155th

The 155th Street – 8th Avenue station in Manhattan is a local station on the Concourse Line with two platforms and three tracks. Unlike most IND stations, the wall tiles consist of glazed bricks instead of square tiles. The station has a single entryway at 155th Street/Frederick Douglass Blvd. Closed stairwells each side of the station once led to a large mezzanine area that served as an out-of-system transfer to the 9th Avenue Elevated. The 9th Avenue El closed in 1958; this part of the mezzanine likely closed soon after. Because this station was a baseball stop like 161st Street, the downtown platform is wider than the uptown platform. The (baseball) NY Giants played at the Polo Grounds until 1957, when they moved to the West Coast and became the San Francisco Giants. The Grounds hosted other sporting events during its lifetime; the New York Mets played their first two seasons there. A low-income housing project – the Polo Grounds Houses – now occupies the Polo Grounds site, though the remaining piece of an original path to the stadium – the John T. Brush Stairway – was fully renovated and is once again publicly accessible.

This station, like many others on the Concourse Line, is in bad shape.

D trains serve this station at all times except rush hours in the peak direction (i.e. to Manhattan in the morning; from Manhattan in the evening) when it runs express; the B provides supplemental rush-hour local service.

[155th Street – 8th Avenue Station Quick Facts]

Opened: July 1, 1933
Served by: B and D trains; B rush hours only
Neighborhood served: Harlem, Manhattan
Transit connections: M10
Type of district: Residential
Notable attractions: Jackie Robinson Park, Highbridge Park

[Ridership statistics, as of 2016]
Annual ridership: 1,308,981 (change from 2015: +0.2%; rank: 325/421)
Avg. weekday: 4,052 (change from 2015: +0.3%; rank: 332/421)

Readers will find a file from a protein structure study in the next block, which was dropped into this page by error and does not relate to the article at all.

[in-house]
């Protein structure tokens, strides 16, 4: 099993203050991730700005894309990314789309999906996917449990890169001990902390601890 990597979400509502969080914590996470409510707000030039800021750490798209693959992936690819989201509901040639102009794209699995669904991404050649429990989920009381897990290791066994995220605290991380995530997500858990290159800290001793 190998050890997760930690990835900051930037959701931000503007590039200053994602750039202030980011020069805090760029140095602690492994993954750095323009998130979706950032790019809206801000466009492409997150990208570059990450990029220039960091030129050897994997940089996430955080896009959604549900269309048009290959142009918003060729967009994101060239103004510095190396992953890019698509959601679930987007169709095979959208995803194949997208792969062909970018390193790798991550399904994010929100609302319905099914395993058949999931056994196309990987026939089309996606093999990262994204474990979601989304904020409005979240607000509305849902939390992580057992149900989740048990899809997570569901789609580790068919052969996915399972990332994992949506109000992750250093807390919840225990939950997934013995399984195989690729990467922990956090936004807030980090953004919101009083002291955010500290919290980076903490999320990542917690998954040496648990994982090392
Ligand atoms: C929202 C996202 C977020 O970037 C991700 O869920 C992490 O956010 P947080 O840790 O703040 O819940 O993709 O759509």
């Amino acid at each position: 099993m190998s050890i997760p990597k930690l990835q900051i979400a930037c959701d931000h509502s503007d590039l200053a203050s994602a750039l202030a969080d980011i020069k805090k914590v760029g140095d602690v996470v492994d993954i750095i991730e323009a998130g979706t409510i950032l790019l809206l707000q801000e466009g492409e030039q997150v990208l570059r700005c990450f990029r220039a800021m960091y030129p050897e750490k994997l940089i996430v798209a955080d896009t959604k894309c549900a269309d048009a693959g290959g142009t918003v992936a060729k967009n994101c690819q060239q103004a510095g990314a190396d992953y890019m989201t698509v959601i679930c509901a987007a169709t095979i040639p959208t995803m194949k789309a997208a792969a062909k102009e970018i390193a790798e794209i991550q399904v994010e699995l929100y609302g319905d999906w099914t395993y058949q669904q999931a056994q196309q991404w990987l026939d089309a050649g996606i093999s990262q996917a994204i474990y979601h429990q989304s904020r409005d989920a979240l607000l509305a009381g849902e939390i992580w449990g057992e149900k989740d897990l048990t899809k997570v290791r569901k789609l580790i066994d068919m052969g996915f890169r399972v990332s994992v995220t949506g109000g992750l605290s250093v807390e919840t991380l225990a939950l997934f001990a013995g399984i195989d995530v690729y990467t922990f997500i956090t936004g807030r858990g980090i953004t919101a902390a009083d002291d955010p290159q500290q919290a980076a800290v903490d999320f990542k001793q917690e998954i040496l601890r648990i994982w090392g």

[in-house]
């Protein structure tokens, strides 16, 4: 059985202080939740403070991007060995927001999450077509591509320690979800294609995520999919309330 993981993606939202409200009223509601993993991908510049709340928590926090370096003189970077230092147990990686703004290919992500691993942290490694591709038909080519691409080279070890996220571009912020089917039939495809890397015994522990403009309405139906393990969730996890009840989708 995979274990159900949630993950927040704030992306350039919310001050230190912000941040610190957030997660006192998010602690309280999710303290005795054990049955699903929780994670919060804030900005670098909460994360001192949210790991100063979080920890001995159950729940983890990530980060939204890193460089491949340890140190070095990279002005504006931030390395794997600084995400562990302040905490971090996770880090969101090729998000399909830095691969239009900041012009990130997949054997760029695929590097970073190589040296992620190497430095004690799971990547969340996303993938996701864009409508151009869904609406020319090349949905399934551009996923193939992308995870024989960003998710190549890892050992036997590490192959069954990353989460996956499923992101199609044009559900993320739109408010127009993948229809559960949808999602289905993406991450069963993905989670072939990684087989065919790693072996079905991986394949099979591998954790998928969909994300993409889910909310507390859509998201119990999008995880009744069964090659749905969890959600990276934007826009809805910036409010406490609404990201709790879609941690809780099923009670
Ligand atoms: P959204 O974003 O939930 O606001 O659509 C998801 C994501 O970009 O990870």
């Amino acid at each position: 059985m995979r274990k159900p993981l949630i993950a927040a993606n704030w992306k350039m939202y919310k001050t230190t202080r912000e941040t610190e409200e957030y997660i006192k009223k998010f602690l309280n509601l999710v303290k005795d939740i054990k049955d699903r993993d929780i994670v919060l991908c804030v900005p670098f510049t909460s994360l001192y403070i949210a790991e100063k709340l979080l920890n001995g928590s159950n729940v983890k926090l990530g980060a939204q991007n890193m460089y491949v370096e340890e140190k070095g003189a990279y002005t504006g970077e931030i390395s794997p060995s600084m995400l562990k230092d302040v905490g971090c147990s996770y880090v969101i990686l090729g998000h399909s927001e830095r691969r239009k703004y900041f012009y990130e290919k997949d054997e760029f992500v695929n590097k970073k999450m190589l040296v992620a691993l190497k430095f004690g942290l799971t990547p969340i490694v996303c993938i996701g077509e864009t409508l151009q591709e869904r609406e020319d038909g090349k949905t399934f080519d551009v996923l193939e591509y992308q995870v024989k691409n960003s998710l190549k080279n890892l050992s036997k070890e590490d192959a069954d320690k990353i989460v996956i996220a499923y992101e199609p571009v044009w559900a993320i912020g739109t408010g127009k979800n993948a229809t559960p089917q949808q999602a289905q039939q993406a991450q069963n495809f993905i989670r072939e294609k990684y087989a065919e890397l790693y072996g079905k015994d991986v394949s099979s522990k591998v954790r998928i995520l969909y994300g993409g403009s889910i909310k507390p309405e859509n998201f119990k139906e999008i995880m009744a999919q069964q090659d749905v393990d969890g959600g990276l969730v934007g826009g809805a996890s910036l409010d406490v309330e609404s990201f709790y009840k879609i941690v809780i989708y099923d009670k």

Avg. weekend (Sat+Sun): 4,996 (change from 2015: -1.2%; rank: 295/421)

[Historical ridership statistics, as of 2016]
Avg. annual ridership since opening: 1,153,789 (+0.2%)
Highest annual ridership since opening: 1,958,038 (1947)
Lowest annual ridership since opening: 573,892 (1933-1934)*

*Before unification in 1940, officials measured ridership by fiscal year (which started July 1 of the current year and ended June 30 of the next year).

[Photo Gallery]

Due to photo migration, I’ve removed all photos from the gallery. Read this post for details; check back often for updates.

[Last updated: 2017.07.08]

6 thoughts on “155th

  1. Most people who live here on welfare should have no say! Let alone wi-fi..Stop being a human parasite!

    [Nerdy Nel: Most people who troll should have no say – let alone any kind of Internet access; stop being a human troll!]

    Like

  2. This is awesome!. Harlem is my territory born and raised, left Harlem and came back!..Your vision, your intentions are solid! this is vital!. Harlem will not loose! we are rising one at a time. GOOD STUFF! I see this everday, its my motivation!

    Like

    1. Thanks for the comment, Keesha! I’m glad the photos here motivate you; rest assured that there’s more to come later on! Indeed, Harlem – and The Bronx – are rising!

      Like

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